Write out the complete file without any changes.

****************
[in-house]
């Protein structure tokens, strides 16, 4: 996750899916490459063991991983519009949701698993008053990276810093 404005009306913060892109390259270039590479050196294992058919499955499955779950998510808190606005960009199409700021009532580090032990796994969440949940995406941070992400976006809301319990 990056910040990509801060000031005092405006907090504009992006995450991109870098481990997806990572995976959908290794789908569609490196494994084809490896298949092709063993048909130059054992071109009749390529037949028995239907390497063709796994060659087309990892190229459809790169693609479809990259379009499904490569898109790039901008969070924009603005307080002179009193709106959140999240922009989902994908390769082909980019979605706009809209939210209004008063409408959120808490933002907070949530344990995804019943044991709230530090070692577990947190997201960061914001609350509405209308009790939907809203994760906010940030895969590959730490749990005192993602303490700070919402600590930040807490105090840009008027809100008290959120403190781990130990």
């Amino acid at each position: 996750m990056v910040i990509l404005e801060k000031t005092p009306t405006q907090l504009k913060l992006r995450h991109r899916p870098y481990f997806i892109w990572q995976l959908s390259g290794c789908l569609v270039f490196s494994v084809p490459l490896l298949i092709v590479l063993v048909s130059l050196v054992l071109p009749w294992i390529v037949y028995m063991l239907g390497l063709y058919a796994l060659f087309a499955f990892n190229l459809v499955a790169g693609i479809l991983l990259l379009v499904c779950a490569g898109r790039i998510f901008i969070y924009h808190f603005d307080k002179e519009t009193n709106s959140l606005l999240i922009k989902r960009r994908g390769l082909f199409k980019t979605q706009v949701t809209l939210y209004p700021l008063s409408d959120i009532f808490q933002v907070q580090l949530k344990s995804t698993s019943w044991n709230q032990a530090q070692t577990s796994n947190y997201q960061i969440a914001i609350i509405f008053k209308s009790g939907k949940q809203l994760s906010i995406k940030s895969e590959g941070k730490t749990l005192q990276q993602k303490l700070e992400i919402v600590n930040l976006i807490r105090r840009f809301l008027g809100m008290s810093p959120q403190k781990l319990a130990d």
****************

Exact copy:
[in-house]
């Protein structure tokens, strides 16, 4: 996750899916490459063991991983519009949701698993008053990276810093 404005009306913060892109390259270039590479050196294992058919499955499955779950998510808190606005960009199409700021009532580090032990796994969440949940995406941070992400976006809301319990 990056910040990509801060000031005092405006907090504009992006995450991109870098481990997806990572995976959908290794789908569609490196494994084809490896298949092709063993048909130059054992071109009749390529037949028995239907390497063709796994060659087309990892190229459809790169693609479809990259379009499904490569898109790039901008969070924009603005307080002179009193709106959140999240922009989902994908390769082909980019979605706009809209939210209004008063409408959120808490933002907070949530344990995804019943044991709230530090070692577990947190997201960061914001609350509405209308009790939907809203994760906010940030895969590959730490749990005192993602303490700070919402600590930040807490105090840009008027809100008290959120403190781990130990």
């Amino acid at each position: 996750m990056v910040i990509l404005e801060k000031t005092p009306t405006q907090l504009k913060l992006r995450h991109r899916p870098y481990f997806i892109w990572q995976l959908s390259g290794c789908l569609v270039f490196s494994v084809p490459l490896l298949i092709v590479l063993v048909s130059l050196v054992l071109p009749w294992i390529v037949y028995m063991l239907g390497l063709y058919a796994l060659f087309a499955f990892n190229l459809v499955a790169g693609i479809l991983l990259l379009v499904c779950a490569g898109r790039i998510f901008i969070y924009h808190f603005d307080k002179e519009t009193n709106s959140l606005l999240i922009k989902r960009r994908g390769l082909f199409k980019t979605q706009v949701t809209l939210y209004p700021l008063s409408d959120i009532f808490q933002v907070q580090l949530k344990s995804t698993s019943w044991n709230q032990a530090q070692t577990s796994n947190y997201q960061i969440a914001i609350i509405f008053k209308s009790g939907k949940q809203l994760s906010i995406k940030s895969e590959g941070k730490t749990l005192q990276q993602k303490l700070e992400i919402v600590n930040l976006i807490r105090r840009f809301l008027g809100m008290s810093p959120q403190k781990l319990a130990d």